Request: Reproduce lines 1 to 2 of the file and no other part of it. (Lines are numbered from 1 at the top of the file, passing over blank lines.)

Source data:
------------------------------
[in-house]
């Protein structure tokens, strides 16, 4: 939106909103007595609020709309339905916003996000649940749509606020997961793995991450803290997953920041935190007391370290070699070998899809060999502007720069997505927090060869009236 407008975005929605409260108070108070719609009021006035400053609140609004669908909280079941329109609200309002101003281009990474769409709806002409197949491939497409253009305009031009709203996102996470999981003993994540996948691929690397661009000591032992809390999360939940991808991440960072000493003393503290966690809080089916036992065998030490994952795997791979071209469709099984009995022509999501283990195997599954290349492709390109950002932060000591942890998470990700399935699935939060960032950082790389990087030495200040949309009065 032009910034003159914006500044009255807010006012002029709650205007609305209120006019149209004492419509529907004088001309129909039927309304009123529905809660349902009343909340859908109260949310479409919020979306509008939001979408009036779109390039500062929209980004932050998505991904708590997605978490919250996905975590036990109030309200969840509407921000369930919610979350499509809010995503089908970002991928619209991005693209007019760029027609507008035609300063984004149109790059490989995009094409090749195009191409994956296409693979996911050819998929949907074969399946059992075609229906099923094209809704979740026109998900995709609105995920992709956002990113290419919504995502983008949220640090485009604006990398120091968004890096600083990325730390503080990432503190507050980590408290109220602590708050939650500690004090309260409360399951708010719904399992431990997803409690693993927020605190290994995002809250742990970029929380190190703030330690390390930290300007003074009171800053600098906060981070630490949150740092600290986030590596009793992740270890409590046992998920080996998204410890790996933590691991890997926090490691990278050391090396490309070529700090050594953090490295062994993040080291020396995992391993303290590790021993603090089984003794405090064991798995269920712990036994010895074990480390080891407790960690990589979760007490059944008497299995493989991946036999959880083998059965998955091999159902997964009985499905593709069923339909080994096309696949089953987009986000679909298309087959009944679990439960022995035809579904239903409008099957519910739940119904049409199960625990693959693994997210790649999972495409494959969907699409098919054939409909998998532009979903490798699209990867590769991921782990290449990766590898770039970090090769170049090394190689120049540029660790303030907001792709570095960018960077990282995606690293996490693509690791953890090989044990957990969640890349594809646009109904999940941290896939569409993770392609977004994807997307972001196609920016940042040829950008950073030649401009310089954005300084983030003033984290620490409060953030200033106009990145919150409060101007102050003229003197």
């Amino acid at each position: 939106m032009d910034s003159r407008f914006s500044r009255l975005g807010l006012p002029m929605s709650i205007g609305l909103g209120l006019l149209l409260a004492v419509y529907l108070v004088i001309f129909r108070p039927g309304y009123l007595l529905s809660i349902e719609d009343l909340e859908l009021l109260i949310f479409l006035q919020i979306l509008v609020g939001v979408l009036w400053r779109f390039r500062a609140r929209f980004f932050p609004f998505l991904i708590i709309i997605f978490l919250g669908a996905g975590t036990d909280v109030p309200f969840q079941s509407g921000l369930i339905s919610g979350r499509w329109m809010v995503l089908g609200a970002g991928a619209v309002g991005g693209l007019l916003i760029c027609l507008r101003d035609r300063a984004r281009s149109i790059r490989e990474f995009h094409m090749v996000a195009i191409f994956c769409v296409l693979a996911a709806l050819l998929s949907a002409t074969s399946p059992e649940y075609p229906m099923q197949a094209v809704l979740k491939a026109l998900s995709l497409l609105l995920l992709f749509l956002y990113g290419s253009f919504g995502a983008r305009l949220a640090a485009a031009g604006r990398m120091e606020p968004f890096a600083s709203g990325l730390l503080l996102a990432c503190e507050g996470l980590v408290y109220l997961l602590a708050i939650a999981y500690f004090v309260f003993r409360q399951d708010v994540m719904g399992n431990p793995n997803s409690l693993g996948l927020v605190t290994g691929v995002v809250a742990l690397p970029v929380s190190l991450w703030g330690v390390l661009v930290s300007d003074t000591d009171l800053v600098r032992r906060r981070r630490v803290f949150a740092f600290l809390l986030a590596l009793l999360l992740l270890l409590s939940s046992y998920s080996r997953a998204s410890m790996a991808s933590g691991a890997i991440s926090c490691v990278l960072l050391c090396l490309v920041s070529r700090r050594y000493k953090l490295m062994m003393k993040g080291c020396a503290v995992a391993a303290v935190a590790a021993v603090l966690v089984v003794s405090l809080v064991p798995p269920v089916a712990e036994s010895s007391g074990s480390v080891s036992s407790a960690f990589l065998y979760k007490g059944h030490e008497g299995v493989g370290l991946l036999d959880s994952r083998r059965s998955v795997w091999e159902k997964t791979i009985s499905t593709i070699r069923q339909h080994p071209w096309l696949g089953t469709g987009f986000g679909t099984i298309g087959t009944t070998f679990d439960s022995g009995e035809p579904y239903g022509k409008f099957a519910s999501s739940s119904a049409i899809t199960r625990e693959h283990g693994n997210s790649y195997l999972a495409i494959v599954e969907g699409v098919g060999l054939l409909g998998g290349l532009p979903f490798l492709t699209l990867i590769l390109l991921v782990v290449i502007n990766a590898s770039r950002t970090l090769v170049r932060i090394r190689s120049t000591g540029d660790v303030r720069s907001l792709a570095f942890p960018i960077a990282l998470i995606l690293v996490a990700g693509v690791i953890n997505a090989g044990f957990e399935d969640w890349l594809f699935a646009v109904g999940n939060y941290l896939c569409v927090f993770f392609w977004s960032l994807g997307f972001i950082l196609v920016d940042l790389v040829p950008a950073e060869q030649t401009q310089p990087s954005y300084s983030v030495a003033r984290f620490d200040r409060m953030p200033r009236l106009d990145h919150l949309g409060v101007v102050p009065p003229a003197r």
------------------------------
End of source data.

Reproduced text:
[in-house]
């Protein structure tokens, strides 16, 4: 939106909103007595609020709309339905916003996000649940749509606020997961793995991450803290997953920041935190007391370290070699070998899809060999502007720069997505927090060869009236 407008975005929605409260108070108070719609009021006035400053609140609004669908909280079941329109609200309002101003281009990474769409709806002409197949491939497409253009305009031009709203996102996470999981003993994540996948691929690397661009000591032992809390999360939940991808991440960072000493003393503290966690809080089916036992065998030490994952795997791979071209469709099984009995022509999501283990195997599954290349492709390109950002932060000591942890998470990700399935699935939060960032950082790389990087030495200040949309009065 032009910034003159914006500044009255807010006012002029709650205007609305209120006019149209004492419509529907004088001309129909039927309304009123529905809660349902009343909340859908109260949310479409919020979306509008939001979408009036779109390039500062929209980004932050998505991904708590997605978490919250996905975590036990109030309200969840509407921000369930919610979350499509809010995503089908970002991928619209991005693209007019760029027609507008035609300063984004149109790059490989995009094409090749195009191409994956296409693979996911050819998929949907074969399946059992075609229906099923094209809704979740026109998900995709609105995920992709956002990113290419919504995502983008949220640090485009604006990398120091968004890096600083990325730390503080990432503190507050980590408290109220602590708050939650500690004090309260409360399951708010719904399992431990997803409690693993927020605190290994995002809250742990970029929380190190703030330690390390930290300007003074009171800053600098906060981070630490949150740092600290986030590596009793992740270890409590046992998920080996998204410890790996933590691991890997926090490691990278050391090396490309070529700090050594953090490295062994993040080291020396995992391993303290590790021993603090089984003794405090064991798995269920712990036994010895074990480390080891407790960690990589979760007490059944008497299995493989991946036999959880083998059965998955091999159902997964009985499905593709069923339909080994096309696949089953987009986000679909298309087959009944679990439960022995035809579904239903409008099957519910739940119904049409199960625990693959693994997210790649999972495409494959969907699409098919054939409909998998532009979903490798699209990867590769991921782990290449990766590898770039970090090769170049090394190689120049540029660790303030907001792709570095960018960077990282995606690293996490693509690791953890090989044990957990969640890349594809646009109904999940941290896939569409993770392609977004994807997307972001196609920016940042040829950008950073030649401009310089954005300084983030003033984290620490409060953030200033106009990145919150409060101007102050003229003197």